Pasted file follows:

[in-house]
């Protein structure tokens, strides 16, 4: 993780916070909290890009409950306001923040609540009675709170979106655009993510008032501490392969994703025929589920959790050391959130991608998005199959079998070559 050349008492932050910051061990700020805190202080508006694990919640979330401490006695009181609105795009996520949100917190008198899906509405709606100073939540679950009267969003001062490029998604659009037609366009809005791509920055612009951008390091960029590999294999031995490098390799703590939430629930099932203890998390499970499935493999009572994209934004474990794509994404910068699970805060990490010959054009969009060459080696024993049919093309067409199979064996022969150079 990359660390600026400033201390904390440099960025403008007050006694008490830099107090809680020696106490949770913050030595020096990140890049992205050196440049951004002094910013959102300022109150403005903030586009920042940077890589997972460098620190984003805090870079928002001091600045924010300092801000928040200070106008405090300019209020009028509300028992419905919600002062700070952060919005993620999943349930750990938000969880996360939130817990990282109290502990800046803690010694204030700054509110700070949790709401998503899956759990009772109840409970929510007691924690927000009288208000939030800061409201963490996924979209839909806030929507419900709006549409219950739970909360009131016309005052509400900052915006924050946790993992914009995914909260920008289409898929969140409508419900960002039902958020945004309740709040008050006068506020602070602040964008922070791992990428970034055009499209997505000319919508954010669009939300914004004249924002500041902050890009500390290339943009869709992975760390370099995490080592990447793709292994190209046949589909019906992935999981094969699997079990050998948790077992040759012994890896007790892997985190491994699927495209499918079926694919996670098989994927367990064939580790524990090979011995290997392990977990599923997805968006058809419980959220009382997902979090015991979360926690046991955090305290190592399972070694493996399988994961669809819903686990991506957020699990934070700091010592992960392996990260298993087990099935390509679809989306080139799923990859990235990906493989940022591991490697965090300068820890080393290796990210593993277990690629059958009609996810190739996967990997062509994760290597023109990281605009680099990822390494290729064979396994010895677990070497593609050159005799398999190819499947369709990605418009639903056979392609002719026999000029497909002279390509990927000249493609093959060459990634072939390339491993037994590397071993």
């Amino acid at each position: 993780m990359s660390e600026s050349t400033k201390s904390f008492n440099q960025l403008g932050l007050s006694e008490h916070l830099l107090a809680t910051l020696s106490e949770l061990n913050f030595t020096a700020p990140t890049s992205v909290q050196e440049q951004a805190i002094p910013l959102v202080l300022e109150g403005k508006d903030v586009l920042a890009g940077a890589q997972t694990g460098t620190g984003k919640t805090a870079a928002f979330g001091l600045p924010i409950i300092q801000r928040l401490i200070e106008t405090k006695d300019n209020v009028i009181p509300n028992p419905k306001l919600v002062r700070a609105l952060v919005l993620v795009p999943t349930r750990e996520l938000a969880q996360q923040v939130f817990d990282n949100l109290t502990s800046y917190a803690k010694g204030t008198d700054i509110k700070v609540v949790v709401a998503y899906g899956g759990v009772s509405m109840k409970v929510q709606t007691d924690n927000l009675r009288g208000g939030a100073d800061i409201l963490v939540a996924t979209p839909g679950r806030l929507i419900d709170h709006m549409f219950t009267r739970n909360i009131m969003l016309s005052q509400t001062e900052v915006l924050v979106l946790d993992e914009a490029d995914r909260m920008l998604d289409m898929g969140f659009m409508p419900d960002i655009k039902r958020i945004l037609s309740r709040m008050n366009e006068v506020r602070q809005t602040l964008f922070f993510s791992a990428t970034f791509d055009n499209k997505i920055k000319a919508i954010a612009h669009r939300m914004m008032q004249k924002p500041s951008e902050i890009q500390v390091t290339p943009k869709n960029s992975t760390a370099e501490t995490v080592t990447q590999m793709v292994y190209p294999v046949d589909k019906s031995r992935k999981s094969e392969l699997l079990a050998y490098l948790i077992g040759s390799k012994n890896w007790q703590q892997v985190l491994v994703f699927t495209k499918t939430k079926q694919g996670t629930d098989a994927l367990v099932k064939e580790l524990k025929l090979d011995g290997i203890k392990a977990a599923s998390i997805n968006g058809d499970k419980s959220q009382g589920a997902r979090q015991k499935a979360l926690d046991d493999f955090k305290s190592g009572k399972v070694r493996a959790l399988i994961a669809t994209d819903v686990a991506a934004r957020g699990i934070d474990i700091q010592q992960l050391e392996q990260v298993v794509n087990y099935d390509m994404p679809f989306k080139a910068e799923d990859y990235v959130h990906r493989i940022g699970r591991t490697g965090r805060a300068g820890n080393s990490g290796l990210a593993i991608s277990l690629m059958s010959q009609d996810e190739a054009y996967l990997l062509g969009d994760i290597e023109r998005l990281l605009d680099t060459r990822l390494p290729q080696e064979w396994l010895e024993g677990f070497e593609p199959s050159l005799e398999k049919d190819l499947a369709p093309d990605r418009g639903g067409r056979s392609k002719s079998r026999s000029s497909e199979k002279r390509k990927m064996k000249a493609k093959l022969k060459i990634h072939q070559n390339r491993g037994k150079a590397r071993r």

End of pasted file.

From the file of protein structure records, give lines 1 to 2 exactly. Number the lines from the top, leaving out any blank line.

[in-house]
């Protein structure tokens, strides 16, 4: 993780916070909290890009409950306001923040609540009675709170979106655009993510008032501490392969994703025929589920959790050391959130991608998005199959079998070559 050349008492932050910051061990700020805190202080508006694990919640979330401490006695009181609105795009996520949100917190008198899906509405709606100073939540679950009267969003001062490029998604659009037609366009809005791509920055612009951008390091960029590999294999031995490098390799703590939430629930099932203890998390499970499935493999009572994209934004474990794509994404910068699970805060990490010959054009969009060459080696024993049919093309067409199979064996022969150079 990359660390600026400033201390904390440099960025403008007050006694008490830099107090809680020696106490949770913050030595020096990140890049992205050196440049951004002094910013959102300022109150403005903030586009920042940077890589997972460098620190984003805090870079928002001091600045924010300092801000928040200070106008405090300019209020009028509300028992419905919600002062700070952060919005993620999943349930750990938000969880996360939130817990990282109290502990800046803690010694204030700054509110700070949790709401998503899956759990009772109840409970929510007691924690927000009288208000939030800061409201963490996924979209839909806030929507419900709006549409219950739970909360009131016309005052509400900052915006924050946790993992914009995914909260920008289409898929969140409508419900960002039902958020945004309740709040008050006068506020602070602040964008922070791992990428970034055009499209997505000319919508954010669009939300914004004249924002500041902050890009500390290339943009869709992975760390370099995490080592990447793709292994190209046949589909019906992935999981094969699997079990050998948790077992040759012994890896007790892997985190491994699927495209499918079926694919996670098989994927367990064939580790524990090979011995290997392990977990599923997805968006058809419980959220009382997902979090015991979360926690046991955090305290190592399972070694493996399988994961669809819903686990991506957020699990934070700091010592992960392996990260298993087990099935390509679809989306080139799923990859990235990906493989940022591991490697965090300068820890080393290796990210593993277990690629059958009609996810190739996967990997062509994760290597023109990281605009680099990822390494290729064979396994010895677990070497593609050159005799398999190819499947369709990605418009639903056979392609002719026999000029497909002279390509990927000249493609093959060459990634072939390339491993037994590397071993």